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Saturday, 4 June 2016

Arrival in Berlin

We drove as fast as we could from Tychy in Poland to Berlin, taking roughly five hours.  The fastest we managed was 213 kilometres an hour.  


Heading along the motorway towards Berlin
We arrived in Berlin mid-afternoon.  The first landmark I spotted in the distance was the Fernsehturm - the tall, thin building shown here in the background.  At right on the building's facade is the famous photo of a fleeing 'Vopo' (East German border guard) who chose to escape over the newly established Berlin Wall in 1961.
We went looking for Ackerstrasse which is the scene of a German language trilogy I've read by Klaus Kordon.  While there, I discovered the Berlin Wall had cut the street in half, but now, in a reunited Berlin, a memorial on the site is to be found.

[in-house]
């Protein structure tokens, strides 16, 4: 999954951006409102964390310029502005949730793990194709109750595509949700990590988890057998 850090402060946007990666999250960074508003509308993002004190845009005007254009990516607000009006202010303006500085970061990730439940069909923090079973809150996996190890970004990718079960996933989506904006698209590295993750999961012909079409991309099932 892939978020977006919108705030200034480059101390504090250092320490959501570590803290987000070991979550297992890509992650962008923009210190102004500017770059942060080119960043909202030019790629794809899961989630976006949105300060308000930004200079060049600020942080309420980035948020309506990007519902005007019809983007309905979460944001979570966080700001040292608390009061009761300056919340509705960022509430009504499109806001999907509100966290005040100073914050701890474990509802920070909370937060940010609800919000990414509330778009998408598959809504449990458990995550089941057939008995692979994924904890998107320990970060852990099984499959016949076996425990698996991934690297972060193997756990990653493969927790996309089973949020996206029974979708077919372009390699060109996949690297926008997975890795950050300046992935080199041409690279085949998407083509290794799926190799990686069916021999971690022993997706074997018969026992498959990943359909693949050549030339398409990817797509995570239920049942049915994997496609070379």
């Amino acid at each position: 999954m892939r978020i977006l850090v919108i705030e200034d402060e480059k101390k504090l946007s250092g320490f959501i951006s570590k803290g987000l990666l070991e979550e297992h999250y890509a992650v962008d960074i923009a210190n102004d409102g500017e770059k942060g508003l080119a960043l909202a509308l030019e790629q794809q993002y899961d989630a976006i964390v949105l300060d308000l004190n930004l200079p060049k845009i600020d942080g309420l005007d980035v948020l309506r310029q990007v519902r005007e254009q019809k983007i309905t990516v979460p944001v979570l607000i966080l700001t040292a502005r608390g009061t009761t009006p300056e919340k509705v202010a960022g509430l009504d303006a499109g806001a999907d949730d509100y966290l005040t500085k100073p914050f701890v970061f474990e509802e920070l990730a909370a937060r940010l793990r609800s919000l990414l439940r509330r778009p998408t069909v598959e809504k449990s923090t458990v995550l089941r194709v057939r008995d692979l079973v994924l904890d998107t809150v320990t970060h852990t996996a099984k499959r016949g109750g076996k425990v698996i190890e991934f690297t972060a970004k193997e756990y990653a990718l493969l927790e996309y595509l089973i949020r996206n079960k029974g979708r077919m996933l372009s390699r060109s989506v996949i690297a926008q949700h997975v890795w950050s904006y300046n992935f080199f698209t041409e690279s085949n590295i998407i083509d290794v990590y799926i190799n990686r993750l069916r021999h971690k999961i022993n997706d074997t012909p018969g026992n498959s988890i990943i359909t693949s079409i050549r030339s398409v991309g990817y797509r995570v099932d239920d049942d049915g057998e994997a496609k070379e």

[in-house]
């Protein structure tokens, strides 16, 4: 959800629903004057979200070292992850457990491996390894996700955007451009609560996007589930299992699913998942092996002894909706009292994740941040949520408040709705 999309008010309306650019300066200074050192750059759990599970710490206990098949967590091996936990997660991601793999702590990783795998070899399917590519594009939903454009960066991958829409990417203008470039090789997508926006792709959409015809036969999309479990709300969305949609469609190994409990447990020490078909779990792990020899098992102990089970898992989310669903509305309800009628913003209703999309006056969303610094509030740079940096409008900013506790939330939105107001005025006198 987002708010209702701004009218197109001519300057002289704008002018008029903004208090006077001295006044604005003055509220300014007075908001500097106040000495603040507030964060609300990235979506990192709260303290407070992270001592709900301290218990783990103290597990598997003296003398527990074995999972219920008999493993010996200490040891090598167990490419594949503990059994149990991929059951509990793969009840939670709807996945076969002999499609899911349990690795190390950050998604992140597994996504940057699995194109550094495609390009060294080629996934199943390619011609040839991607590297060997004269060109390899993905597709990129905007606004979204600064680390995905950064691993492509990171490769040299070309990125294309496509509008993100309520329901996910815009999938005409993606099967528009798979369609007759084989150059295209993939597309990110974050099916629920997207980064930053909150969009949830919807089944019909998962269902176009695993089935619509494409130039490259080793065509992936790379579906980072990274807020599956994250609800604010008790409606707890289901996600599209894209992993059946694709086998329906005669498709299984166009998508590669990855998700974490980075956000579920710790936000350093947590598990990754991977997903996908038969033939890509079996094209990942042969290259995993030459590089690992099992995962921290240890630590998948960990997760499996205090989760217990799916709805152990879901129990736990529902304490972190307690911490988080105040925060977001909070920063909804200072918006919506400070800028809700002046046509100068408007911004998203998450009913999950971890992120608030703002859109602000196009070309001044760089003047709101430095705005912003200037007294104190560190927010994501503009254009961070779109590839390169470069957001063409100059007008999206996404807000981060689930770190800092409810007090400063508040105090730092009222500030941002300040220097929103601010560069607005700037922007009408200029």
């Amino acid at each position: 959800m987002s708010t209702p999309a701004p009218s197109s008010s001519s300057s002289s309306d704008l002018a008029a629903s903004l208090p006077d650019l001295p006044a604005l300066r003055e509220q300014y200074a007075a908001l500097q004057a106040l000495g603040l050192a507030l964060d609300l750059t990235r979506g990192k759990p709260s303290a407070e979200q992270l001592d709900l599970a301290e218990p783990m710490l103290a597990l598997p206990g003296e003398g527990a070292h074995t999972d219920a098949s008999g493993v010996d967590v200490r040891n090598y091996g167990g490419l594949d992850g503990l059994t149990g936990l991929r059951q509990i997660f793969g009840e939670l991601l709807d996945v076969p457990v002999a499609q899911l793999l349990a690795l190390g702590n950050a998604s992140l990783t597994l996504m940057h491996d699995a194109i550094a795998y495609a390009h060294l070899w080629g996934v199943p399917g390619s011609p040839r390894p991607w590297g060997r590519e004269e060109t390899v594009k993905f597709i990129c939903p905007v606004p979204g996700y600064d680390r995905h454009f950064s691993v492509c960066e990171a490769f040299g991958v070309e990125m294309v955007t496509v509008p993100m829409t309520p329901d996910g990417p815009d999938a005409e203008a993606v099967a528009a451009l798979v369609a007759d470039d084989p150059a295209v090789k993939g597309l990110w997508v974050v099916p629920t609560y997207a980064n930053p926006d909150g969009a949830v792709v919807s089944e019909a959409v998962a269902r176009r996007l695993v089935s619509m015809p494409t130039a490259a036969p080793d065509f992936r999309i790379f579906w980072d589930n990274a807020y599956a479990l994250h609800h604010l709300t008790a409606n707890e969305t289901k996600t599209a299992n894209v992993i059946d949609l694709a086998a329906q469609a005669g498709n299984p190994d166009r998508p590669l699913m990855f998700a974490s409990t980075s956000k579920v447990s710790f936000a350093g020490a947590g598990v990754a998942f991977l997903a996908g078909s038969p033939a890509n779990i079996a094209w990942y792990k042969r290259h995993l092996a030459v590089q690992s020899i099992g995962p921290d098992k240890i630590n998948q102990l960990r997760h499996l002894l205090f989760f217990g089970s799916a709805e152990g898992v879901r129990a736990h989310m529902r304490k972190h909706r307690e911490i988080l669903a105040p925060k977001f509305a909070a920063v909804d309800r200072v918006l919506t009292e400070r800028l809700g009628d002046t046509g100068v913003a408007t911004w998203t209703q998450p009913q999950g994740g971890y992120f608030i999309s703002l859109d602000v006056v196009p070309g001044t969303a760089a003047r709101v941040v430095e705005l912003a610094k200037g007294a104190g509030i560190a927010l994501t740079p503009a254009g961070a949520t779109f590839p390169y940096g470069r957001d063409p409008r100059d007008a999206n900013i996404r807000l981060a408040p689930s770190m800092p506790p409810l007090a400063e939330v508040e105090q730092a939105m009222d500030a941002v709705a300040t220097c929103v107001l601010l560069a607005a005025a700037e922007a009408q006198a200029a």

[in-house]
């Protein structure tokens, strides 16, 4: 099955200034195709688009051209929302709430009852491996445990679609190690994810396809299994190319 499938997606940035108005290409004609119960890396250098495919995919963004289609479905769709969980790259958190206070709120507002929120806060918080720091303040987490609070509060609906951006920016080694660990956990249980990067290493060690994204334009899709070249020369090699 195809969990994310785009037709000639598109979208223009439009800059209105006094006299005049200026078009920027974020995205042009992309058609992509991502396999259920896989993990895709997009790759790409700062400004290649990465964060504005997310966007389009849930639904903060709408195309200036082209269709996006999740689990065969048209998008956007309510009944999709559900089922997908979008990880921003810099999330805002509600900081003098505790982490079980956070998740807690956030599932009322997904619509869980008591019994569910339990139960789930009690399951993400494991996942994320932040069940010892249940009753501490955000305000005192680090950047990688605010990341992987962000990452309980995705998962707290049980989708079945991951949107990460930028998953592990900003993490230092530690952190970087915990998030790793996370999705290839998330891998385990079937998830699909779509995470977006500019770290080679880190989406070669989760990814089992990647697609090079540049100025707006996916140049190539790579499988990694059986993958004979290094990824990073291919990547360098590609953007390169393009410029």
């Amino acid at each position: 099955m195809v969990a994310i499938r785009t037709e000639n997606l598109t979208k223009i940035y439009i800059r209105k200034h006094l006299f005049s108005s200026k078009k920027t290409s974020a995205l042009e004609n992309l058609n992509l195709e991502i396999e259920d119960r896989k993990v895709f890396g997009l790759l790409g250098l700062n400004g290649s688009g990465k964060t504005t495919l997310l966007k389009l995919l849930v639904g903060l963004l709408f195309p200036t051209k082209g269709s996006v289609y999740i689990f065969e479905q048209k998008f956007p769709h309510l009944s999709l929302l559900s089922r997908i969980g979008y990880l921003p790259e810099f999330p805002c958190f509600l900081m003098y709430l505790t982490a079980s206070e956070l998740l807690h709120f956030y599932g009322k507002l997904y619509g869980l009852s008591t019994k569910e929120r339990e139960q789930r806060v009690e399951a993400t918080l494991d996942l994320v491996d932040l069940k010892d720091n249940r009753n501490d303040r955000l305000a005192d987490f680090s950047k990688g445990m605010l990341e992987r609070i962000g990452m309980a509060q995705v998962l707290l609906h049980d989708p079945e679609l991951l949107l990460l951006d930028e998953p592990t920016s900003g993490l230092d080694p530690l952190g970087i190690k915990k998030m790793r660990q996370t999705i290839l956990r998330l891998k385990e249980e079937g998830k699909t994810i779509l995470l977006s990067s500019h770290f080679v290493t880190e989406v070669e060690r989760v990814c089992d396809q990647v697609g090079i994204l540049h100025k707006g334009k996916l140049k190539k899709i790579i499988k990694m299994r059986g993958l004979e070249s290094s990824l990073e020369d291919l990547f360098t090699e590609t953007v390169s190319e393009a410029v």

The 'posts' at left mark the spot where the western-most Wall once stood.  Where the people are gathered at right marks where the eastern-most Wall used to be.  In the middle is the former no-man's land.
This says the Berlin Wall stood from 1961 until 1989.
Nearby is a surviving piece of the Wall.  It felt really weird walking along it after all these years.  The last time I walked along the Berlin Wall was 1987.  At that time, I believed the Wall wouldn't fall in my life time.  The jubilant scenes of East Berliners tearing down the Wall came just 28 months after my 1987 visit.
A surviving East German watch tour.  Their job was to make sure no East Germans tried to escape.

The three books I read by Klaus Kordon are centred on a single family who live in Ackerstrasse number 37 during the period 1918-1945.  I had it in mind to visit the address and see what it looked like.  From one old grave, we found that number 37 has been a cemetery since at least 1941....!

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